We still believe there is no substitute for a negotiated and amicable settlement of this dispute. This case is unwinnable by any side. What is required at this moment is not ego or blame game. This dispute can only be resolved by give and take, provided that the Federal Government is willing to turn a new leaf from its age-old penchant to dishonour agreements signed by it.

ASUU’s main grouse or fear is that government only wants it to return to the classroom to, as usual, back out of any deal struck. The Federal Government is the primary offender here. If it had committed to solving the 13-year-old ASUU conundrum, it would have done so, or at least show by concrete example, the commitment to do so.

We hold the Federal Government accountable to lead efforts to end this ASUU strike. The buck stops on Buhari’s table.

 

ASUU Strike: Committee Of VCs Recommend ₦800,000 For Profs, To Resolve Deadlock

The Committee of Vice Chancellors of Nigerian Universities (CVCNU) has urged the Federal Government to increase the salary of university professors to N800,000 as against the N1.2 million negotiated by the Nimi Briggs committee.

This will represent a 50% salary increase offer as against the 23% increase being proposed by the federal government.

The committee also set up a sustainable peace team of elders to resolve the lingering impasse between the Federal Government and the Academic Staff Union of Universities (ASUU).

According to NAN, this was confirmed by the Secretary-General of CVCNU and Co-ordinator of the team, Professor Michael Faborode, on Tuesday in Abuja through ‘The Sustainable Peace Team Working Paper’.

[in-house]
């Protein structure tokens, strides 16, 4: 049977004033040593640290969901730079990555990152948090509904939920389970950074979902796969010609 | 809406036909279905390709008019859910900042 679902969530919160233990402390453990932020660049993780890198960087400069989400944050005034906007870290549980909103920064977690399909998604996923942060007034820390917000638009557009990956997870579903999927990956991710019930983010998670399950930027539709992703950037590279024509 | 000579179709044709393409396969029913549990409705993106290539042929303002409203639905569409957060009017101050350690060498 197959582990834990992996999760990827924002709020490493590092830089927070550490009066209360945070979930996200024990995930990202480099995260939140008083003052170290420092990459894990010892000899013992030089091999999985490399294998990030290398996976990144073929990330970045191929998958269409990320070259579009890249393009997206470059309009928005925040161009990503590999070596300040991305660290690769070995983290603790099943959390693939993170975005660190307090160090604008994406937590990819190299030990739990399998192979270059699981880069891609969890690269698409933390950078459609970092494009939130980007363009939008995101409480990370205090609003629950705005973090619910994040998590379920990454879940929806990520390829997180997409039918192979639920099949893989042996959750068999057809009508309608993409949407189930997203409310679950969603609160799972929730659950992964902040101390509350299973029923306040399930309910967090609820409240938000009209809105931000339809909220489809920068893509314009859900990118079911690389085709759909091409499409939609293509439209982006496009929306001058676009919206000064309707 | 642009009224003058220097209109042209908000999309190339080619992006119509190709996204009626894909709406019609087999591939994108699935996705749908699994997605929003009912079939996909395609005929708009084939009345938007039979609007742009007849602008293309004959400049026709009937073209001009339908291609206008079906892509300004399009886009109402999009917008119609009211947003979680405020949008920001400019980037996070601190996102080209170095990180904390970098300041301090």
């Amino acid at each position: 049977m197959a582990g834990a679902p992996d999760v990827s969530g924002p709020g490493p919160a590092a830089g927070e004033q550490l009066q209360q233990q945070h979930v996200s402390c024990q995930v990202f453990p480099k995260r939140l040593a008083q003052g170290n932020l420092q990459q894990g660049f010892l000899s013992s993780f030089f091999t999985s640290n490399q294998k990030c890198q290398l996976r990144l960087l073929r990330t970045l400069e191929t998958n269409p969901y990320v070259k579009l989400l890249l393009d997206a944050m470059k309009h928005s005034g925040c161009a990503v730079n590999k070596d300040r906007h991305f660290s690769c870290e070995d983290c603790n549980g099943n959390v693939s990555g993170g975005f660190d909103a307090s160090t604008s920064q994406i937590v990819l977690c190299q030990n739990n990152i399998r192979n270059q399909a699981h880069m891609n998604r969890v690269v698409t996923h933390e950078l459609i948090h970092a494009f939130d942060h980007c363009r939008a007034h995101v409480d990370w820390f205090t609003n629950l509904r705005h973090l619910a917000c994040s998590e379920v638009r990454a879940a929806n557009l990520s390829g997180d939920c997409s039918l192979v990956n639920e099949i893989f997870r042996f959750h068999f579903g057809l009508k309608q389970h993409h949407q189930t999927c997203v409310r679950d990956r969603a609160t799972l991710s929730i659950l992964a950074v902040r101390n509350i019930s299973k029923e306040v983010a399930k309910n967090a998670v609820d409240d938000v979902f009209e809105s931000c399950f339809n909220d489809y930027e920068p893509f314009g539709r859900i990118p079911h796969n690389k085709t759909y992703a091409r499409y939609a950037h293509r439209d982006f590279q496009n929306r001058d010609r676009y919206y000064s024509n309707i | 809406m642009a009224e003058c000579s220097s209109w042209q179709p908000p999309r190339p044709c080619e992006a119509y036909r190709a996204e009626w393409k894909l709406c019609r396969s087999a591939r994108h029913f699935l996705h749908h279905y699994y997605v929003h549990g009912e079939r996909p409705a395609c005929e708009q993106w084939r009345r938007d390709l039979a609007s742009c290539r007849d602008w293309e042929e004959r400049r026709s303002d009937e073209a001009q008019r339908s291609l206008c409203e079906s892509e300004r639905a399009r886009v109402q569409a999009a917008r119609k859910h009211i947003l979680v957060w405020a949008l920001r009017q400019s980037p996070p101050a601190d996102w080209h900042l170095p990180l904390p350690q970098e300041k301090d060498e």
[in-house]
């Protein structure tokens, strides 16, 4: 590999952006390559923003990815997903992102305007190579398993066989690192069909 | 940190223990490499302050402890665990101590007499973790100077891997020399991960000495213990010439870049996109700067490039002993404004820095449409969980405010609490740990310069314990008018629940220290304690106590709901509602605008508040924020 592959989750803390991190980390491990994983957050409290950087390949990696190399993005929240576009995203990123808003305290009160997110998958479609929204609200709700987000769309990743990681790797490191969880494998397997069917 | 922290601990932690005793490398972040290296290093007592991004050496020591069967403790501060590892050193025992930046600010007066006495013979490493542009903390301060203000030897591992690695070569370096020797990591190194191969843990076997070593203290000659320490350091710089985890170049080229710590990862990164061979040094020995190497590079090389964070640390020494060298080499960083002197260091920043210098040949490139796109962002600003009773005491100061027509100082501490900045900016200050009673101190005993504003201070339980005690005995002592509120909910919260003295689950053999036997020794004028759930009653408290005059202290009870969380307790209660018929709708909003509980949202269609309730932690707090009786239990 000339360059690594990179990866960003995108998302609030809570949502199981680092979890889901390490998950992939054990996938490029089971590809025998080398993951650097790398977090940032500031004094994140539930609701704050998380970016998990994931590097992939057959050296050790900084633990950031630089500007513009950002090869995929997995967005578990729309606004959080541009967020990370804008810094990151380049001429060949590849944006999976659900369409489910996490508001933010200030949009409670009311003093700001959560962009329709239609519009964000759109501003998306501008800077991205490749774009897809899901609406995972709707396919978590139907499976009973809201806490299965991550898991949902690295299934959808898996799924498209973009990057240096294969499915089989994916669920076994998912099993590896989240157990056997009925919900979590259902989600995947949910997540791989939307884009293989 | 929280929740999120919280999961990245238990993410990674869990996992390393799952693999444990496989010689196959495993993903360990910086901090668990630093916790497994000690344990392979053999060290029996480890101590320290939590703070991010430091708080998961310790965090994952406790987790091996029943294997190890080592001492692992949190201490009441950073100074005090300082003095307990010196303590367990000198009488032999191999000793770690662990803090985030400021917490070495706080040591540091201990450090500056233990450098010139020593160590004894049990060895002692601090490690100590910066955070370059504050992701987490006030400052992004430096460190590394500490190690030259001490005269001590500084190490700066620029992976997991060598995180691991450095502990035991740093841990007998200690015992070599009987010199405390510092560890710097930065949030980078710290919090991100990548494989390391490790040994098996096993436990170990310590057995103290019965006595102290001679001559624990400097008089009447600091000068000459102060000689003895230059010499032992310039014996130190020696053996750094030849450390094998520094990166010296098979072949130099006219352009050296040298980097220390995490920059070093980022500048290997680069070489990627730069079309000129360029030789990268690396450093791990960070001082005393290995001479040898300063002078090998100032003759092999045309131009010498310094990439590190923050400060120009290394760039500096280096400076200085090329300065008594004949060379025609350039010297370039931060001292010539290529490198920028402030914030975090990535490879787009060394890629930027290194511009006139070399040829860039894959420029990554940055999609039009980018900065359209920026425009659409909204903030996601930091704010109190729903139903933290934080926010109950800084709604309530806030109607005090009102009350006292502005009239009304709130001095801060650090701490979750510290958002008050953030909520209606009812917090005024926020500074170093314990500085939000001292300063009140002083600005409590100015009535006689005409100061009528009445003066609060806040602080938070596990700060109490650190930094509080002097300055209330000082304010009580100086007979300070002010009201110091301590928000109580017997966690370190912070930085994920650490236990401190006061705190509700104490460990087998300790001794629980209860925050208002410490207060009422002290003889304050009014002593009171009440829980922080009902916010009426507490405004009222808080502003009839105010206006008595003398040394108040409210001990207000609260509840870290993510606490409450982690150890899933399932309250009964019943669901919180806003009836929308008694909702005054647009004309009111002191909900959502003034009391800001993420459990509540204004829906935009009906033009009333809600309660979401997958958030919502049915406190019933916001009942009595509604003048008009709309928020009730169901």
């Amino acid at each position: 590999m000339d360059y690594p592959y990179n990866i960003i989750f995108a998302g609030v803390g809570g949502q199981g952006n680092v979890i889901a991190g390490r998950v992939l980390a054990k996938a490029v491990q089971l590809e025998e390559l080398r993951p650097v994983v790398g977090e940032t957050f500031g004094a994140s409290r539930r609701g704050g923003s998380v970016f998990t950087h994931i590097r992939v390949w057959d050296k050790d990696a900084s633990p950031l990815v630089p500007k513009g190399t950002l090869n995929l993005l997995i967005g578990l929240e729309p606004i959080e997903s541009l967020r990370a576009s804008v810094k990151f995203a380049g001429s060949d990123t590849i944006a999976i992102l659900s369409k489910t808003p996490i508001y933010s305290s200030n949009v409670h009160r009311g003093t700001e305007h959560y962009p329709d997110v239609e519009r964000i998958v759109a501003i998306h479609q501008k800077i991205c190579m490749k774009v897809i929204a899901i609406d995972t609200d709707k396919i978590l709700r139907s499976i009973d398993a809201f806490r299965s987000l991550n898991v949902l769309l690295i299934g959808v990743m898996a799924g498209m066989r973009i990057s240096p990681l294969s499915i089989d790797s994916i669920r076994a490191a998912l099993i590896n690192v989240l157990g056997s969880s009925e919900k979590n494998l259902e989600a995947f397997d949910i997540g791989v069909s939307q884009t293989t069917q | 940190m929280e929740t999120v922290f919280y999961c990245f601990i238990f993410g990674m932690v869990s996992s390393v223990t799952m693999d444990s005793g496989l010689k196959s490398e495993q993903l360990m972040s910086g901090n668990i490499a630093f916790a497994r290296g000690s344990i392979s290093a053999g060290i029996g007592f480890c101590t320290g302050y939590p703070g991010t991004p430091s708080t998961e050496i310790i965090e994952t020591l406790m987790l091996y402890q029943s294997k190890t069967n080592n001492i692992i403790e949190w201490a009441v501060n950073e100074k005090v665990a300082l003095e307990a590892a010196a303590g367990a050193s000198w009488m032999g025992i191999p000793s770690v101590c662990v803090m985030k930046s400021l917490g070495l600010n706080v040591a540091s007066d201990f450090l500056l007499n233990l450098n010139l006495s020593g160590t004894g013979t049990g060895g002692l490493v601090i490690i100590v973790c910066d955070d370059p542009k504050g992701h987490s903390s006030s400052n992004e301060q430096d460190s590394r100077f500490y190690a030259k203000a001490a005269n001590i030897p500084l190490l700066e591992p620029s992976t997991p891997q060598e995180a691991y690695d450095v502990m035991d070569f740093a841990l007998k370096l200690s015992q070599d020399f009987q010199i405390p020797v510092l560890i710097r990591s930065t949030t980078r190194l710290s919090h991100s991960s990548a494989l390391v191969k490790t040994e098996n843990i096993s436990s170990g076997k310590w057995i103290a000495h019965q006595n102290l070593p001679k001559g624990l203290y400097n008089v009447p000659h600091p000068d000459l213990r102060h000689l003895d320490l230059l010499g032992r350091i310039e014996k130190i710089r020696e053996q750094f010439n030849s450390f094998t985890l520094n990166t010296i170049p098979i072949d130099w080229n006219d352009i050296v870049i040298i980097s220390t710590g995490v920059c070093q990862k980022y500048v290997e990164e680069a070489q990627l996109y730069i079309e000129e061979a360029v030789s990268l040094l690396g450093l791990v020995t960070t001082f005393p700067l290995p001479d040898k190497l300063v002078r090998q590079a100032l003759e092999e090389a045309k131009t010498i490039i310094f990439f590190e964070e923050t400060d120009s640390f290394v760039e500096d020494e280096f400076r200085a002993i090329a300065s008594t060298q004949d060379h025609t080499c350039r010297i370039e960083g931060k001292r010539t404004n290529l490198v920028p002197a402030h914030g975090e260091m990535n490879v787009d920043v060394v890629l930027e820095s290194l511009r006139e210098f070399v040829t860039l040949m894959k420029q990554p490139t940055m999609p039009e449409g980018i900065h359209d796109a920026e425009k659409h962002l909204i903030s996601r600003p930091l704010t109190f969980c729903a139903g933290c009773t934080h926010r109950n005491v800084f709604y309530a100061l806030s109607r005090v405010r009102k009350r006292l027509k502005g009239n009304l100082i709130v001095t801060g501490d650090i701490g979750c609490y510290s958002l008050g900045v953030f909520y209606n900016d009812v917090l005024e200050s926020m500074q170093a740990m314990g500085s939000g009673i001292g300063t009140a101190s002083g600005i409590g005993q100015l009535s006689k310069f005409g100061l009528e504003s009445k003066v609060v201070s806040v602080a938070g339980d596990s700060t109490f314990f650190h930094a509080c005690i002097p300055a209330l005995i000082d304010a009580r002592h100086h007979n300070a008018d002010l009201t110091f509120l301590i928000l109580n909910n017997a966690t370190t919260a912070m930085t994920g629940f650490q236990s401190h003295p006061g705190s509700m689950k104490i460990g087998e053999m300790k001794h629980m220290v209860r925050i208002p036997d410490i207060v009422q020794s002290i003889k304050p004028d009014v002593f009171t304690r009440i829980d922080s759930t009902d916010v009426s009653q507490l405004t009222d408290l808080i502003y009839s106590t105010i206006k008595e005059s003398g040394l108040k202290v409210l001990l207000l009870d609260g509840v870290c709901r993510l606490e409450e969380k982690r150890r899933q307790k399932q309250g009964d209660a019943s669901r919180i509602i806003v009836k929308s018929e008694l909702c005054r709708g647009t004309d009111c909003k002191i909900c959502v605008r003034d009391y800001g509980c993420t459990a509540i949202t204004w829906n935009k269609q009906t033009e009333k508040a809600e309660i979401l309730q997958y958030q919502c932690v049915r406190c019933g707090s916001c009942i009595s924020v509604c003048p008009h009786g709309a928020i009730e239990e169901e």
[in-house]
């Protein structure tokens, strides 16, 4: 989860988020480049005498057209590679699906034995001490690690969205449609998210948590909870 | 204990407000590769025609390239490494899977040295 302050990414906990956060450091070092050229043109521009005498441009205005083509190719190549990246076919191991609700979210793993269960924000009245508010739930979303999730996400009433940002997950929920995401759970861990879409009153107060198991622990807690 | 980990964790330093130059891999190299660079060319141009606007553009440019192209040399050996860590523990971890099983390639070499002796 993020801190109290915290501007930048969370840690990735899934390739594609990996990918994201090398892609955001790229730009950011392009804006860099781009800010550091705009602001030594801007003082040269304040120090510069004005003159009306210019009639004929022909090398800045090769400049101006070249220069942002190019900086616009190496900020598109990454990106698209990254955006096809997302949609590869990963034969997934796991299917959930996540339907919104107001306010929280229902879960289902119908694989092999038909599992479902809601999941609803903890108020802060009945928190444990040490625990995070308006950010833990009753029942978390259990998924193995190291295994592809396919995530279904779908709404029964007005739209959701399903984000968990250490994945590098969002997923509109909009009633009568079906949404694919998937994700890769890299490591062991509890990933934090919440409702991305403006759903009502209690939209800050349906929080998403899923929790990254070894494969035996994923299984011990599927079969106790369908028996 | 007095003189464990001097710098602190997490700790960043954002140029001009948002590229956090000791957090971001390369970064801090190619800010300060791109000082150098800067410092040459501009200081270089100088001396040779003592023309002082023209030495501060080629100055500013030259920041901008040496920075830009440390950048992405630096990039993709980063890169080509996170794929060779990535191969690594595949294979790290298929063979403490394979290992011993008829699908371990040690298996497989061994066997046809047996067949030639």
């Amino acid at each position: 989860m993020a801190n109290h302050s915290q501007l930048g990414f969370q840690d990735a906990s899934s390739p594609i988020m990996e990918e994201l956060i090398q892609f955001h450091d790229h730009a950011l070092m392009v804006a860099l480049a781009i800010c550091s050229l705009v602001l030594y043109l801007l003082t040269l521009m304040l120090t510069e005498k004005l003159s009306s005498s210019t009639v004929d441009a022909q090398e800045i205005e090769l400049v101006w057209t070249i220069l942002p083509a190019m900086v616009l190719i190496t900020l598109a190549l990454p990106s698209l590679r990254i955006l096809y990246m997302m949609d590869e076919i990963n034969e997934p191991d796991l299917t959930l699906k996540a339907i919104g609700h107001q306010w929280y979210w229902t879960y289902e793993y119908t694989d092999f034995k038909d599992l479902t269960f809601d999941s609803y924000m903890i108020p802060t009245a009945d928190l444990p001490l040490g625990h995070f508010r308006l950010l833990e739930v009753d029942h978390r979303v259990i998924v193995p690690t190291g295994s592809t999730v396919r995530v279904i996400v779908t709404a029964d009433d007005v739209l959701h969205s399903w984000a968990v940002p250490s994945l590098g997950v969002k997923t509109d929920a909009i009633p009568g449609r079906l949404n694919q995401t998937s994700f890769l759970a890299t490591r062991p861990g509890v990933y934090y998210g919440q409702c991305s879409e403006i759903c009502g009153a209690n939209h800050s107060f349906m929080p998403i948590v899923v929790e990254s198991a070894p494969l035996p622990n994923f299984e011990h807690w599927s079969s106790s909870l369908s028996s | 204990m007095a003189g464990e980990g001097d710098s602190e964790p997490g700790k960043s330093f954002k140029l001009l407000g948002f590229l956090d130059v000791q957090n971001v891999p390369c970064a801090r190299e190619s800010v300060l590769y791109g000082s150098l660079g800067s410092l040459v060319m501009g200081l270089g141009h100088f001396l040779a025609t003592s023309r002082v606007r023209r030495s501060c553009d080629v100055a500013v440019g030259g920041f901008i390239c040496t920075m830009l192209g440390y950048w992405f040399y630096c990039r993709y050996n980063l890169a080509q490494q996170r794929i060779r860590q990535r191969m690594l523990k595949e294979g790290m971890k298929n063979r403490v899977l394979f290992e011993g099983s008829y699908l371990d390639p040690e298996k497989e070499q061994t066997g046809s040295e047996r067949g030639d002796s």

Faborode said that the goal of the team was not to allow the current impasse in the ASUU strike to prolong as its toll on all stakeholders and the nation had been colossal.

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Members of the peace team of elders
Faborode said that to arrive at the final list, no serving Vice Chancellor or Pro-Chancellor is included and membership was based on the record of service as recorded by the CVCNU.

 

Strike: We’ve met 80% of ASUU’s demands – FG

The federal government has criticized the decision of the Academic Staff Union of Universities (ASUU) to further extend its ongoing strike action, claiming that it had met 80 percent of the union’s demands.

ASUU earlier on Monday, further extended its over six months old strike, citing lack of commitment from the government.

The action of ASUU came after its National Executive Council (NEC) meeting which took place at its University of Abuja Secretariat.

But reacting to the development, the federal government it had addressed 80 percent of the union’s demands, noting that the extension of strike was unreasonable.

The Federal Ministry of Education, speaking through its Director of Press and Public Relations, Bem Goong, said: “If you bring some demands and almost 80% have been attended to, there is no need to drag the strike anymore.”

According to him,“It is unreasonable for the strike to be lingering since the government has worked towards fulfilling most of the demands.”

Goong, who said the federal government had deployed all measures to end the strike, explained that, “As regards the next steps, the government has already inaugurated a committee to harmonize the Integrated Payroll and Personnel Information System,IPPIS, University Transparency and Accountability Solution,UTAS and the University Peculiar Personnel and Payroll System,U3PS.

He explained that, “This will ensure that the government will pay with only one payment platform that will harmonize all the technical peculiarities.”

Recall that the Minister of Education, Malam Adamu Adamu Adamu, had last week, claimed that government had resolved most of the demands ASUU.

5Among the demands addressed, according to Adamu,was the release of N50 billion for the payment of earned allowances for academic and non-academic and non-academic staff of universities.

ASUU Extends Ongoing Strike

The Academic Staff Union of Universities (ASUU) has extended its ongoing strike action, leaving students stranded and out of school.